Identifying social impacts of bioeconomy upstream activities through literature review and participatory approaches

Julia Lessa Feitosa Virgolino1,2, Nicholas M. Holden1,2, Claudia Coutinho Nóbrega3, Luciana Rodrigues Cirino3

1UCD School of Biosystems and Food Engineering, University College Dublin, Ireland; 2BiOrbic Bioeconomy Research Centre, Dublin, Ireland; 3Department of Civil and Environmental Engineering, Universidade Federal da Paraiba, João Pessoa, Brazil

The bioeconomy has been recognized as a strategy to improve major environmental and socioeconomic challenges. Most of the bioeconomy technologies are still in the early development stage, thus, universities and research institutes play a crucial role in it. SLCA can be used to support a sustainable transition to a bioeconomy. This research aimed to identify social impact subcategories and indicators to properly assess the upstream activities of the bioeconomy value chain and define its relative importance.
Existing SLCA were analysed in terms of how applicable they are to bioeconomy stakeholders. A participatory approach with scientists and research students was used to identify key social issues. Thus, an online questionnaire will be applied to rank the impact categories based on their relevance.
The literature indicates that, due to the inherently different nature of institutional operations compared to industry, its stakeholders face different societal challenges. The available SLCA frameworks and guidelines lack categories and indicators to address major actors of the bioeconomy. The preliminary results show that the categories “Hours of Work” should provide indicators reflecting the self-regulation profile of research activities, and “Fair salary” must consider the presence of research students aiming to acquire learning experience rather than financial payments. Also, research integrity and the protection of research participants should be considered. A set of impact categories and indicators aligned with the bioeconomy principles will be developed including positive impacts. A stakeholder category for R&D was created to provide a comprehensive basis for categorizing the impact categories related to bioeconomy actors and facilitate a straightforward comparison with other studies that follow the Guidelines.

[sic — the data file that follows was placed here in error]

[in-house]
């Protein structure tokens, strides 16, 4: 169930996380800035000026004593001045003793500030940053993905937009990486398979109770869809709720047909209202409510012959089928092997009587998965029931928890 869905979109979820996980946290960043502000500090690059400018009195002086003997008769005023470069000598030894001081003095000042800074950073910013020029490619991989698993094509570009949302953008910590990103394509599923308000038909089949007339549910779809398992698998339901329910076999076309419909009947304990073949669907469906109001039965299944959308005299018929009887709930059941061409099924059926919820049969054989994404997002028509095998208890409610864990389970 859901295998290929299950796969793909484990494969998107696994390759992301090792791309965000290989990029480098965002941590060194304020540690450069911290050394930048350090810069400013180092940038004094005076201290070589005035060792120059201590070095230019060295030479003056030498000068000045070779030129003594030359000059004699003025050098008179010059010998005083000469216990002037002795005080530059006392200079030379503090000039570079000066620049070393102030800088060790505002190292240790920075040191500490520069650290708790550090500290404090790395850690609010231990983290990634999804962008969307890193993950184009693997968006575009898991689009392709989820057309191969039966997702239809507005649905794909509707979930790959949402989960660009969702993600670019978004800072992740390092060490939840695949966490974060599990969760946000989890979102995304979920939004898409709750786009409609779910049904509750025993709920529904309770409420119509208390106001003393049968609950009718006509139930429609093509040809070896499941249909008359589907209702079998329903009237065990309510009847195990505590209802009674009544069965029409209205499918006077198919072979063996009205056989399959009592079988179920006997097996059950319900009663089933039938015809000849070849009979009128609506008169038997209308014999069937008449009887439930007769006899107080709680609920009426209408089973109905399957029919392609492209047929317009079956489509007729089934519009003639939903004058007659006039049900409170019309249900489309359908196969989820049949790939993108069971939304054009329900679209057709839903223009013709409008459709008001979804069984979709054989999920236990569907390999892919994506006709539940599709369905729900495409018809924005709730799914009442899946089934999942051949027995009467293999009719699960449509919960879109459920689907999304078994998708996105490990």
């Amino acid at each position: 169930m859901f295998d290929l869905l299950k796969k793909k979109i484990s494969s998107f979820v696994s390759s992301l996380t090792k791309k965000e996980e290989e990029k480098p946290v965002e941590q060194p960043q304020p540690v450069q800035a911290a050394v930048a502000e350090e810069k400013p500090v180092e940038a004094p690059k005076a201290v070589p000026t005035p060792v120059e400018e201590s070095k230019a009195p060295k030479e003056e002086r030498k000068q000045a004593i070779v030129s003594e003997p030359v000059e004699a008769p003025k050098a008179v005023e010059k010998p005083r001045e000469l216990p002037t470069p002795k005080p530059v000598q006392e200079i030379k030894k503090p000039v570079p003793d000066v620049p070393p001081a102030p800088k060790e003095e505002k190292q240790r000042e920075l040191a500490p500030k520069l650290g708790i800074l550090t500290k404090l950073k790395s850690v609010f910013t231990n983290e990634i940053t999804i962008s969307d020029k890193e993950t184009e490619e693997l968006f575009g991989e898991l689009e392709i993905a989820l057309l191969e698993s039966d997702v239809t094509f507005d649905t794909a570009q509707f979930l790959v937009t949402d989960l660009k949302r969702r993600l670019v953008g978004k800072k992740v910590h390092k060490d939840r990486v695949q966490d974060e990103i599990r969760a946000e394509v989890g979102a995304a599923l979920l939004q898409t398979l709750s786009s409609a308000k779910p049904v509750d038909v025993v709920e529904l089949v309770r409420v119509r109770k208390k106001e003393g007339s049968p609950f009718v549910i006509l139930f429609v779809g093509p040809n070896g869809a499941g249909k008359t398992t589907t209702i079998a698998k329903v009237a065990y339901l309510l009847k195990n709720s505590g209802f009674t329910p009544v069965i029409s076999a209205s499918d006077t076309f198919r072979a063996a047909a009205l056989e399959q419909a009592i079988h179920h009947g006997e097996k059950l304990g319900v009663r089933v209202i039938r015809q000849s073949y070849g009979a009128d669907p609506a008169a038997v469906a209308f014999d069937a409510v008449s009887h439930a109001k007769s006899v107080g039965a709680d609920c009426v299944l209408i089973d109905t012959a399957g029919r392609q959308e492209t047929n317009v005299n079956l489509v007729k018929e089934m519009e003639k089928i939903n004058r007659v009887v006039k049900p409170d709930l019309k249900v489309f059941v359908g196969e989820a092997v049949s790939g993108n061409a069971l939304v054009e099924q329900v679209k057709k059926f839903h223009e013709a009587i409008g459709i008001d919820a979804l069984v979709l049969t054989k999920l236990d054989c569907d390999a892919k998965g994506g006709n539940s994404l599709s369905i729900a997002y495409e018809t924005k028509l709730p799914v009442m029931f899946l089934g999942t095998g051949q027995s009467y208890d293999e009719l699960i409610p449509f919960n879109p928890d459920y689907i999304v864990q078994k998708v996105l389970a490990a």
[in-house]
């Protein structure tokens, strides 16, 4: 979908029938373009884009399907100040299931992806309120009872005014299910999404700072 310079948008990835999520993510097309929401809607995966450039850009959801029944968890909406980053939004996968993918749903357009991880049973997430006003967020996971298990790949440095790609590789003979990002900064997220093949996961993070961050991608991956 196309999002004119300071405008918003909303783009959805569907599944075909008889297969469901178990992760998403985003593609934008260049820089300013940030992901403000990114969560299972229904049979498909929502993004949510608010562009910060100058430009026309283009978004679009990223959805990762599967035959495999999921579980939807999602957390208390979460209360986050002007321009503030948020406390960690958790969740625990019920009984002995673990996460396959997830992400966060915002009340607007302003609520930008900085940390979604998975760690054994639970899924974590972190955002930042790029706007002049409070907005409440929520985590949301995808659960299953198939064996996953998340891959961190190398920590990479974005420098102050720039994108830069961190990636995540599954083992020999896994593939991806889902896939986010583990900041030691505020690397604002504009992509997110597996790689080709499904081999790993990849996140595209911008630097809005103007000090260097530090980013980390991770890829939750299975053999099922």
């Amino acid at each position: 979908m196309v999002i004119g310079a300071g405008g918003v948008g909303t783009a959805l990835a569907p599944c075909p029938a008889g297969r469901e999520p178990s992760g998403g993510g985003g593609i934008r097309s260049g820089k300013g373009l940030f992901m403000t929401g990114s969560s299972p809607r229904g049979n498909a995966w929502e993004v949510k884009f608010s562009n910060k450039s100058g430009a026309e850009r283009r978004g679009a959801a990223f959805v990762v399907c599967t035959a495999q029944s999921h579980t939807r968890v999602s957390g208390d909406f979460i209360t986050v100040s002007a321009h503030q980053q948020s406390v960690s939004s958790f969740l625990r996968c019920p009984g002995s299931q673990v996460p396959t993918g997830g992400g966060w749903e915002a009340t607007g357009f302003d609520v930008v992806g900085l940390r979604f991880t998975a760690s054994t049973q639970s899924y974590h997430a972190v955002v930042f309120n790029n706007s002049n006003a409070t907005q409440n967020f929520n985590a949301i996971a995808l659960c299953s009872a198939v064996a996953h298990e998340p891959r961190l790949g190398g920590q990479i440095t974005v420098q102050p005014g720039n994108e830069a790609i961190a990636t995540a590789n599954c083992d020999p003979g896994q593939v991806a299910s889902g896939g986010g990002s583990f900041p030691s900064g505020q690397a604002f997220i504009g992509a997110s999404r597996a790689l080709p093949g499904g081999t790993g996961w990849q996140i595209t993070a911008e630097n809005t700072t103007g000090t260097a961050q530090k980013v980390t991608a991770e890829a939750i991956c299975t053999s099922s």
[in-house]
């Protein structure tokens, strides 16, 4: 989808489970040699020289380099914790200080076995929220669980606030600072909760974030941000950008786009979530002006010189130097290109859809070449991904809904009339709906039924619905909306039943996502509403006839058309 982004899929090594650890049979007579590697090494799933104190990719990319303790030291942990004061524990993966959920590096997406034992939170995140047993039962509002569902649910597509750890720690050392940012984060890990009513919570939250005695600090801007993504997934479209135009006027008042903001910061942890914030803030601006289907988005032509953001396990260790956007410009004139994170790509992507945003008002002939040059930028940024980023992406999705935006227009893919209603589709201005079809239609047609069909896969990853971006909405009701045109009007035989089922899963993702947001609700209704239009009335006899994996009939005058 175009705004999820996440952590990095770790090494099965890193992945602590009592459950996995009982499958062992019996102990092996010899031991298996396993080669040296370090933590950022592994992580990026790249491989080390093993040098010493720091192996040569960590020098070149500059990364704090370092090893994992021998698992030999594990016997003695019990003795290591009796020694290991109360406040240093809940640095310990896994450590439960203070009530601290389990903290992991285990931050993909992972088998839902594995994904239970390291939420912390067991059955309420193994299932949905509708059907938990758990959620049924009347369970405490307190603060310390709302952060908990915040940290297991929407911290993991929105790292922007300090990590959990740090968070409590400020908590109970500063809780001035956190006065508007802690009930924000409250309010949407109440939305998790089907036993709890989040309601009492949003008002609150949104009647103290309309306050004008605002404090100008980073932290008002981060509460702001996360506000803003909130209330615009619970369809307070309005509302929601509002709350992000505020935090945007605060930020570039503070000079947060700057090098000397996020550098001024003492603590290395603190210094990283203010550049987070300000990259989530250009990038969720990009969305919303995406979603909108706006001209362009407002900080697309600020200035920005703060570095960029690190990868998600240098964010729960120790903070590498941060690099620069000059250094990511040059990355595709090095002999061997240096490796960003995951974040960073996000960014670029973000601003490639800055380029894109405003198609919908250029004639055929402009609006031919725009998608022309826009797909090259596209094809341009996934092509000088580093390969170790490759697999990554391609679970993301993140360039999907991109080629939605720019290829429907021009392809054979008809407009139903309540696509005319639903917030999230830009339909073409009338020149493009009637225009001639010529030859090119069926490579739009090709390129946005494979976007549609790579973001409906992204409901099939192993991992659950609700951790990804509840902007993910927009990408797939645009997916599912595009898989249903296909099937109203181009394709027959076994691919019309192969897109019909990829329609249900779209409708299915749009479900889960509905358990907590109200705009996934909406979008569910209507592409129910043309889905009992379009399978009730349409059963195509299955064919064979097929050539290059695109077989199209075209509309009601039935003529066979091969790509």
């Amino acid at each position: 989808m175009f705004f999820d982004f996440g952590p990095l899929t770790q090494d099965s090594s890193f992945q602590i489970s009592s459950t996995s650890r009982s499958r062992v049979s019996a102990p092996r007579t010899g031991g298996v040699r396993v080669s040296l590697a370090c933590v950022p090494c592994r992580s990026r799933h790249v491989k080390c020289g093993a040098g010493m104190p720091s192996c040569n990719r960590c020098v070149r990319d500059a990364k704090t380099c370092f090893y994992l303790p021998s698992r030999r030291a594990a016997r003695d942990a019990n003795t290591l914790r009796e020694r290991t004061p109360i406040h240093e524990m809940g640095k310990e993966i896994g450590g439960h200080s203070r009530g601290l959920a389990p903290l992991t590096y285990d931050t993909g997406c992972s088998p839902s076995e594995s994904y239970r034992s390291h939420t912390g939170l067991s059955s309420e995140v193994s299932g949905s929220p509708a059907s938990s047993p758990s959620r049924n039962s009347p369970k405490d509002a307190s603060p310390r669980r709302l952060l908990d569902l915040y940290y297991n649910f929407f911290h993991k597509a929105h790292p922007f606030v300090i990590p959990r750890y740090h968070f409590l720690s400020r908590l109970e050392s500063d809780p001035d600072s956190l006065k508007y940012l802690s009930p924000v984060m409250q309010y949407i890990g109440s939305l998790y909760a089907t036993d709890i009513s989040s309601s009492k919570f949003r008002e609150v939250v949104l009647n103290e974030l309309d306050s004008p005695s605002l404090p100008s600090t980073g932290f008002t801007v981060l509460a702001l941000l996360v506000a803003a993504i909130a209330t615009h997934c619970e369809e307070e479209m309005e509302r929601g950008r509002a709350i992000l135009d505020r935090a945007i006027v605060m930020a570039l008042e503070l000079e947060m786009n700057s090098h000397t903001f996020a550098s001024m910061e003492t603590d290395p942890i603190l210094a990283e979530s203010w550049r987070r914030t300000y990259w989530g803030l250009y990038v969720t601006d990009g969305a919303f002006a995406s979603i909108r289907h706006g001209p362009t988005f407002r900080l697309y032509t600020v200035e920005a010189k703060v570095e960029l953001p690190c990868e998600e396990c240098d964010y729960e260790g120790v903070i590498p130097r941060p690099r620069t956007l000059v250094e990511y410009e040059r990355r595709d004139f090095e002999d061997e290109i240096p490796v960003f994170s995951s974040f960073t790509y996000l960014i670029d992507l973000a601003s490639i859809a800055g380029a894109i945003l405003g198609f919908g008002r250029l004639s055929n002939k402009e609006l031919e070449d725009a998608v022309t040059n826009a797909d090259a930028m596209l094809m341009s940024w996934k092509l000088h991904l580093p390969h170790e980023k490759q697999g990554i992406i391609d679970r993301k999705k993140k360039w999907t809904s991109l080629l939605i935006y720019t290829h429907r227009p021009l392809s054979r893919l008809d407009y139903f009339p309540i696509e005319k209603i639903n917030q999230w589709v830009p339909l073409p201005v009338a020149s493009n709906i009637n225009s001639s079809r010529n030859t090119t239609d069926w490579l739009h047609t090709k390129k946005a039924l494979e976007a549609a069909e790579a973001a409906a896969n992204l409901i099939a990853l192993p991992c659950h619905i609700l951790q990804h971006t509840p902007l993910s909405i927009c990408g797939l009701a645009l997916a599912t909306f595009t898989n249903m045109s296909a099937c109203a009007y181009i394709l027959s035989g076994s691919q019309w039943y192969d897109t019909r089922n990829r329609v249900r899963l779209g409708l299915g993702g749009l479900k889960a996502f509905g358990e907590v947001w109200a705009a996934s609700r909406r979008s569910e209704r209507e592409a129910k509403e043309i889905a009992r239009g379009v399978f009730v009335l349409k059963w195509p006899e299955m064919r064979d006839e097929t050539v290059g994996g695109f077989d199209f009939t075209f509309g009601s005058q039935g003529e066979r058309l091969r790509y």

This study can contribute to the development of a bioeconomy-specific framework and database.

Automatic identification of social hotspots in product lifecycles building on Life Cylce Inventory databases using the STAR method

Rafael Horn1,2, Carla Scagnetti1,2, Matthias Fischer1, Sun Hea Hong1,2, Eva Knüpffer3

1Fraunhofer IBP, Germany; 2University of Stuttgart; 3Ramboll

Social aspects of value chains have gained increasing attention not only in the LCA research community but also in industries. Questions arise on how social impacts of different products can be measured and assessed to meet social compliance requirements and reporting standards. For these purposes information is required on social impacts of the whole supply chain of products analogue to the life cycle thinking in LCA. Latest methods and databases have contributed to advance the feasibility and validity of social LCA, but still issues like integration and automation remain.